But for me, this is one of the sections that led me to try to walk home while reading the book at the same time, so that I tried a weird route that involved me less with traffic until I got to my bus stop.

Removal was the object of residential school, and it was not for purposes of assimilation, and it was a crime. It was done to destroy the language, culture, and sensibility of Indigenous people. This is genocide. No academic or English language or mathematics or science courses were taught in the first one hundred years of those schools. Those would be the sort of courses that would justify calling it an assimilation program. Instead only the destruction of Indigenous language and knowledge was offered. Children worked and recited scripture when they were not being beaten, starved, or raped. When are rape and hunger part of an assimilation program? Only when it applies to us. Elsewhere in the world, it is genocide.

But one of the most wonderful stories of all is one that I heard from Lee Maracle, and that she generously shared in a way that those who could remember could retell it. One of the ways it goes, as I learned it from her, and as it helped me survive a very difficult time, is this:

The first person I ever heard this story from is Lee Maracle. It's a starting out sort of story, and it goes like this. You see, there's a clam shell laying there, just on the beach. And if you get close to it, you can hear all sorts of voices in that shell, all these voices all at once, asking questions, complaining a little, you name it. You can imagine some of the questions they're asking – there are lots of voices. Like the Keystone cops I guess! Anyway, these voices, you can hear them asking questions.

"Are we there yet?"

"When can we get out?"

"Should we go out?"

"Do you think Raven will come and get us?"

"Nah, she's got better things to do, anyways, who needs to wait around for a girl?"

This question caused some silence.

"I just mean that one, just Raven! Come on!"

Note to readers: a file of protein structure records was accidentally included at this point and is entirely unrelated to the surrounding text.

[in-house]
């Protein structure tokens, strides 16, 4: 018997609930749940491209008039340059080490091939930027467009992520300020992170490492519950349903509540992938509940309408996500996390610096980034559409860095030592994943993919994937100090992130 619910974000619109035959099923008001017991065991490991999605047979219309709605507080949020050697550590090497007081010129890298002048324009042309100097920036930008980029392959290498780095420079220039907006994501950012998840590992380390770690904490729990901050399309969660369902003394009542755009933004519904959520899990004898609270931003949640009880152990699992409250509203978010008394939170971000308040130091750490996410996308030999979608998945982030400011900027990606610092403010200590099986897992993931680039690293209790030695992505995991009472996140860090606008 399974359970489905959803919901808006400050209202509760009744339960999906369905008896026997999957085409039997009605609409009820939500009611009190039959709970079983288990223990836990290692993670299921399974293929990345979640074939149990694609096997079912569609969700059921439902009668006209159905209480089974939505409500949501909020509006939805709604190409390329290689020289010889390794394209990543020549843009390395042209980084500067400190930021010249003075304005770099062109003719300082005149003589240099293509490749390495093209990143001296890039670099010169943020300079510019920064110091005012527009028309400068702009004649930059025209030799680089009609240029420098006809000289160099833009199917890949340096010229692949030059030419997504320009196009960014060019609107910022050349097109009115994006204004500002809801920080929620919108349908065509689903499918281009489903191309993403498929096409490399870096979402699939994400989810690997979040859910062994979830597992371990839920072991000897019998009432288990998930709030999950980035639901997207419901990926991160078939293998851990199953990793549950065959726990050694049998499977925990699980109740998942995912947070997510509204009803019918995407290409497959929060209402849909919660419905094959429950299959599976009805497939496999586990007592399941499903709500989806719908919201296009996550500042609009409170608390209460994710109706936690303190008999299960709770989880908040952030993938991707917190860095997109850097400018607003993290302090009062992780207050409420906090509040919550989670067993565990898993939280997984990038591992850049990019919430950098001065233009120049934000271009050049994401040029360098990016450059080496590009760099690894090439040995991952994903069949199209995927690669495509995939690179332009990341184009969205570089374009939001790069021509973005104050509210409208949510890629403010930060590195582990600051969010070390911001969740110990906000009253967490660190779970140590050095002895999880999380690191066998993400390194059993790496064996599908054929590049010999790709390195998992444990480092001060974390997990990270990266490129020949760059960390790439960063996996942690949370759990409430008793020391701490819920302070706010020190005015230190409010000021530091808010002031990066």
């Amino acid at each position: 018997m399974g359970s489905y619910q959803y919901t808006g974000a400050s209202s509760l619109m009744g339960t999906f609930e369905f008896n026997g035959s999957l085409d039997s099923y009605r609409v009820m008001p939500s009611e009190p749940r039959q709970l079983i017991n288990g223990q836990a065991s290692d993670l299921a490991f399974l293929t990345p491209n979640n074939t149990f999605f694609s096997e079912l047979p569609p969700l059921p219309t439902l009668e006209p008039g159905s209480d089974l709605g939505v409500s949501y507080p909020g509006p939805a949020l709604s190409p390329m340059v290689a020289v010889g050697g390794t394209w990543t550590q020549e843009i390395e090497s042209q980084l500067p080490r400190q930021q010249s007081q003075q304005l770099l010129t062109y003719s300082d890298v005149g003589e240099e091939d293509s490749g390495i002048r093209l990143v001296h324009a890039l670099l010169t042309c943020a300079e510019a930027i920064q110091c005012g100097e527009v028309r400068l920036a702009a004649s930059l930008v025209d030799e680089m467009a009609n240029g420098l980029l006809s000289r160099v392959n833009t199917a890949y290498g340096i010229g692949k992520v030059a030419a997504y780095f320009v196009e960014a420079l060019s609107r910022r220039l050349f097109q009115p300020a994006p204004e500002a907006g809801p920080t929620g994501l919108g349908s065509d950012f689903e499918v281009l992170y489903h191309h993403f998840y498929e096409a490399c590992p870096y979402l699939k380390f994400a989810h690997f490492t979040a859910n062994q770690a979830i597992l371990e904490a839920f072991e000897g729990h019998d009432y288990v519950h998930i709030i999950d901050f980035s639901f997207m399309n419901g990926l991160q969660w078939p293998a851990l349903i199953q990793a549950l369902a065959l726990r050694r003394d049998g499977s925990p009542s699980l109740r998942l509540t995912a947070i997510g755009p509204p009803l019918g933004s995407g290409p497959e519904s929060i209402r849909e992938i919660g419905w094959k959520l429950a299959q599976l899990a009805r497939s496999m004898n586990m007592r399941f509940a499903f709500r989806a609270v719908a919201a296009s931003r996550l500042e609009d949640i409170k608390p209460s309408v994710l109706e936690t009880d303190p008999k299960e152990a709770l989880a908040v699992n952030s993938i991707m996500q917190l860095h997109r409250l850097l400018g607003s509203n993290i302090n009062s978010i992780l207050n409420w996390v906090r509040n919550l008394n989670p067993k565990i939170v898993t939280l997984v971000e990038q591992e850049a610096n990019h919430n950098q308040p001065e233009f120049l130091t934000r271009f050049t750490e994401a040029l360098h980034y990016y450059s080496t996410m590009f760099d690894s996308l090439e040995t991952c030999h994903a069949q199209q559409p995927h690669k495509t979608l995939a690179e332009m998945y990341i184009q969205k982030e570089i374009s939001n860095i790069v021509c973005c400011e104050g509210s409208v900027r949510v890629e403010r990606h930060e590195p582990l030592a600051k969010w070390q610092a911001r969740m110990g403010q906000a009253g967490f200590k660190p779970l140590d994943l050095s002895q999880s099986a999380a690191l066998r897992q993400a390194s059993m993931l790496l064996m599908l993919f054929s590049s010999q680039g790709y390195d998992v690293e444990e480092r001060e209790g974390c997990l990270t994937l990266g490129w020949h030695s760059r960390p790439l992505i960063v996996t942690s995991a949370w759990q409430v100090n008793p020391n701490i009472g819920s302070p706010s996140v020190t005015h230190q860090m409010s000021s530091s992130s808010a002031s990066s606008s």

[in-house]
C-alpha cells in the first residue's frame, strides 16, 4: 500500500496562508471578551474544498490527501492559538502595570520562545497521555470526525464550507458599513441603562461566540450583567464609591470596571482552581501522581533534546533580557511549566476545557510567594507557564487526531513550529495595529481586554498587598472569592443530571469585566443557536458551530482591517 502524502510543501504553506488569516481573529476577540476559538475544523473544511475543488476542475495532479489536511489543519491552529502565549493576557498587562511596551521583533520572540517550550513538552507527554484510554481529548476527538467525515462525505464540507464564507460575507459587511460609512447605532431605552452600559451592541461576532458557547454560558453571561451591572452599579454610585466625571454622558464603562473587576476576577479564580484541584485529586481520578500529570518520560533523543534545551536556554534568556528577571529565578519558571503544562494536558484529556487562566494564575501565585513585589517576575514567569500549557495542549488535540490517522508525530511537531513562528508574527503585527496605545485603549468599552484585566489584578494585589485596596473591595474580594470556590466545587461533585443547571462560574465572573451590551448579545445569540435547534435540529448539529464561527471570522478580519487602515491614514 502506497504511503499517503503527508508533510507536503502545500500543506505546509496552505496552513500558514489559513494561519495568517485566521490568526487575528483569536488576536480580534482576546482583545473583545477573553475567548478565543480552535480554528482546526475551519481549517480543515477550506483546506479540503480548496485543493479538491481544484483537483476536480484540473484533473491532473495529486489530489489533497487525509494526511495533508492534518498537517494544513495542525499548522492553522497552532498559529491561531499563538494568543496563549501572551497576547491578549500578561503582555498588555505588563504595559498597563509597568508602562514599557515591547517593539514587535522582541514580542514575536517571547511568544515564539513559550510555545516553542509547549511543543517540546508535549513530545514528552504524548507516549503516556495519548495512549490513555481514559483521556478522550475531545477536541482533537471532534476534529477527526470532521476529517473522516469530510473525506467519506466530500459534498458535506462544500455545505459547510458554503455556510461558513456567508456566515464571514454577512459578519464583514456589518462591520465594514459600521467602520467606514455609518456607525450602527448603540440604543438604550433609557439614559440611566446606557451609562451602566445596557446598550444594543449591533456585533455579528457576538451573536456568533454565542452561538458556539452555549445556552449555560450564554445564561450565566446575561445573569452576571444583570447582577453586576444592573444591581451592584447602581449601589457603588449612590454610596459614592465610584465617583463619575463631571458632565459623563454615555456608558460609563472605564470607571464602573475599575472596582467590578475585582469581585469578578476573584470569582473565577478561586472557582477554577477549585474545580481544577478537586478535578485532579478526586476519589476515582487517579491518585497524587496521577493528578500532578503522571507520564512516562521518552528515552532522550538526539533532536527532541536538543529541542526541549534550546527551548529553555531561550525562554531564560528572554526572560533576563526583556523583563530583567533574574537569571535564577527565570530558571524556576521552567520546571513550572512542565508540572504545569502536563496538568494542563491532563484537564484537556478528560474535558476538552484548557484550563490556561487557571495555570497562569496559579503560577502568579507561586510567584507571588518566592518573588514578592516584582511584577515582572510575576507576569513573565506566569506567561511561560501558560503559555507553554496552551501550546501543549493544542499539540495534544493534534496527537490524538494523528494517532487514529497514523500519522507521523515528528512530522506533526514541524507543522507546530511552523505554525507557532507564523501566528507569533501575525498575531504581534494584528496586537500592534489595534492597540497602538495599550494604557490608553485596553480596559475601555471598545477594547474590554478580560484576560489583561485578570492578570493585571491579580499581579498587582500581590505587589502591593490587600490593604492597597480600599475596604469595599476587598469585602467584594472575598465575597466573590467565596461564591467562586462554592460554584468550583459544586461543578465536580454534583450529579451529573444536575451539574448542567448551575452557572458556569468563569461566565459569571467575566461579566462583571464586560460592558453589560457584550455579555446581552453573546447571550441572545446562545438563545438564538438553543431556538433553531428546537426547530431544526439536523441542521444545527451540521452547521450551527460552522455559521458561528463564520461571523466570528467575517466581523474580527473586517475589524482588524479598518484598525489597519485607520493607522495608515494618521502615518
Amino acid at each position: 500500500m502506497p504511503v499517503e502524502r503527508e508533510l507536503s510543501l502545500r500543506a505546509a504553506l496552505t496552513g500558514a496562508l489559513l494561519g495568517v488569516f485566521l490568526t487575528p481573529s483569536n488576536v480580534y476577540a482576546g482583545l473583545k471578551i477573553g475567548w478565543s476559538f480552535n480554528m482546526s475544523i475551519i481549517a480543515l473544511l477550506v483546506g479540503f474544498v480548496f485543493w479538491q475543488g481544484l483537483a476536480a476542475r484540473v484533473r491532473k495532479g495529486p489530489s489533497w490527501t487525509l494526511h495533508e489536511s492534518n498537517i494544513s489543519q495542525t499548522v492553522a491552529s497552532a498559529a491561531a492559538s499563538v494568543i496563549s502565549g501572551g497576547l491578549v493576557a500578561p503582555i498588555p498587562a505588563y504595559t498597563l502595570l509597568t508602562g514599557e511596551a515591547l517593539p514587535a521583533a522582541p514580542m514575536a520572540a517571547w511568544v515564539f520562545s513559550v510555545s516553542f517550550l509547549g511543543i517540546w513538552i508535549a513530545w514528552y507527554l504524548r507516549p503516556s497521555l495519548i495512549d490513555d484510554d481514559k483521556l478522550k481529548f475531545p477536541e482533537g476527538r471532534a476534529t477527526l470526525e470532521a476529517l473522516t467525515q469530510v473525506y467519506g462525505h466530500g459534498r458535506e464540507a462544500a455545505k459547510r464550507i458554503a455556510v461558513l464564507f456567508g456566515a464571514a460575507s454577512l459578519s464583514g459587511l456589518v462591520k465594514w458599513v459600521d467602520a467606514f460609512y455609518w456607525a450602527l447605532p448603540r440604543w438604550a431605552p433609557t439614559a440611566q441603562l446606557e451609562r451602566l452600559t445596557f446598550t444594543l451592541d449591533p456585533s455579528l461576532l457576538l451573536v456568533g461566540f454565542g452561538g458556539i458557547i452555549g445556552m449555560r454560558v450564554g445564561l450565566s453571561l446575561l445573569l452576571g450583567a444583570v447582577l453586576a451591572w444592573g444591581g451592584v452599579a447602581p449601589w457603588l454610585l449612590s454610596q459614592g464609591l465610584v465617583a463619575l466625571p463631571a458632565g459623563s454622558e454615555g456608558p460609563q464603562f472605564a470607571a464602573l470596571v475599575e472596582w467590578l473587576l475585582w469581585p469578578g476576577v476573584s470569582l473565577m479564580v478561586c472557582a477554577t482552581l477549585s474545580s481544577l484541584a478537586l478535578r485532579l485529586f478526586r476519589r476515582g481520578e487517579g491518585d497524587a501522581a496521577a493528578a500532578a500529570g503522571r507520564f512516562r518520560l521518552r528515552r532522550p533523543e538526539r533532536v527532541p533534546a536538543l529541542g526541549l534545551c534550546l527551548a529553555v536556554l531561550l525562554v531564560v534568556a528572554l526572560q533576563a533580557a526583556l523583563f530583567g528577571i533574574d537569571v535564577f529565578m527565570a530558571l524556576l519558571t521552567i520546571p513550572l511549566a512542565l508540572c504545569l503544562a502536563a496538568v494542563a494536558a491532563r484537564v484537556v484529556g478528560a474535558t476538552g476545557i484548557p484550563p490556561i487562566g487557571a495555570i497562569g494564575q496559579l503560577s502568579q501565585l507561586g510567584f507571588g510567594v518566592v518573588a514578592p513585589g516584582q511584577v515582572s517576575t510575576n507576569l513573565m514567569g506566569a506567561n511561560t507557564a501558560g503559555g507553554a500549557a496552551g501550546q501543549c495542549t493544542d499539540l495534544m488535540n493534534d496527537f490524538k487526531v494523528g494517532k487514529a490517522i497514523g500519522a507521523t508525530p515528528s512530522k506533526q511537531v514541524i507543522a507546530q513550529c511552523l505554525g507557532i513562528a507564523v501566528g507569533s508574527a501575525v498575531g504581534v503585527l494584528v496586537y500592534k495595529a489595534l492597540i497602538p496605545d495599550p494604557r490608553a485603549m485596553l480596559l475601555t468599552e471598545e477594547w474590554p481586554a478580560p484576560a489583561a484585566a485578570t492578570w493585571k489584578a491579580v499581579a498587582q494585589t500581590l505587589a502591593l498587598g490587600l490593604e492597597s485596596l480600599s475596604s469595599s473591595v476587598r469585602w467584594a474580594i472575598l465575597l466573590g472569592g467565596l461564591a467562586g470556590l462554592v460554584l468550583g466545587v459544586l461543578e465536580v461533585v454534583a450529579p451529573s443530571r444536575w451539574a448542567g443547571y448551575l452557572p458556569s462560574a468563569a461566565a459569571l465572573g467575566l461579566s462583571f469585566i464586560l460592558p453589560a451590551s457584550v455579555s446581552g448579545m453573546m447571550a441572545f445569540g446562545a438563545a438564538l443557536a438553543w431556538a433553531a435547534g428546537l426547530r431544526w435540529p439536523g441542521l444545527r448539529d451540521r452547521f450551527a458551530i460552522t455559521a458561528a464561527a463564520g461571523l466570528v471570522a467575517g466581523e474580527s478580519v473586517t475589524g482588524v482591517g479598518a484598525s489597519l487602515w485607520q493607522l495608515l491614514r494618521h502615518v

"Wait!" somebody else said. "What's a girl?"

Finally, Raven comes along, and she has a bundle, a good-sized one too. She's been looking around for a good long time, and she's starting to feel impatient. She's got a long list of things to do, getting the world ready. Finally though, she sees that clam shell. She goes right on up, and peers underneath, you know how ravens can do.

"Hey, what are you all doing in there? Isn't it crowded?"

"No, no, it's fine. Anyways, we're just hanging out here, waiting to be people."

"Oh, riiight. Hey, you're just who I came to see! Now it just happens..."

"Never mind that, we're fed up with waiting. We're going to head out and be people, I'm ready to be a man, what about the rest of you?"

Well, there's lots more talking, and in the end, the spirits who are going to be men, they head out in a big hurry. Why, they head out so fast, they just about flip that clam shell wide open. Raven watches them go by, and shakes her head.

"Anyways, I came out this way because I have something for you. Trust me, you'll want them later." Then Raven hands the spirits that bundle.

"Really, what's in here?" Those spirits ask, the ones getting ready to be women.

"Brains."

When I am lucky, I am able to get a big laugh at that question, "Are we there yet?" This is important, because Lee Maracle had a huge, beautiful laugh and a sense of humour as marvellous and pointed as her serious speech. Well, what am I saying. She still does, it's just that she is busy wielding it in the Spirit World. So I do my best to tell the story well when an appropriate opportunity comes for me to tell it, to honour her gift, and her incredible voice and her unforgettable laugh. It took a good while before I learned about how to properly honour people on Stó:lō land, by accident, though I know now that what we do is raise our hands.

I do that now, I raise my hands to you Lee Maracle. Thank you for your generosity, and your example. I still wish you hadn't had to go home so soon!

Copyright © C. Osborne 2022
Last Modified: Thursday, January 6, 2022 20:48:21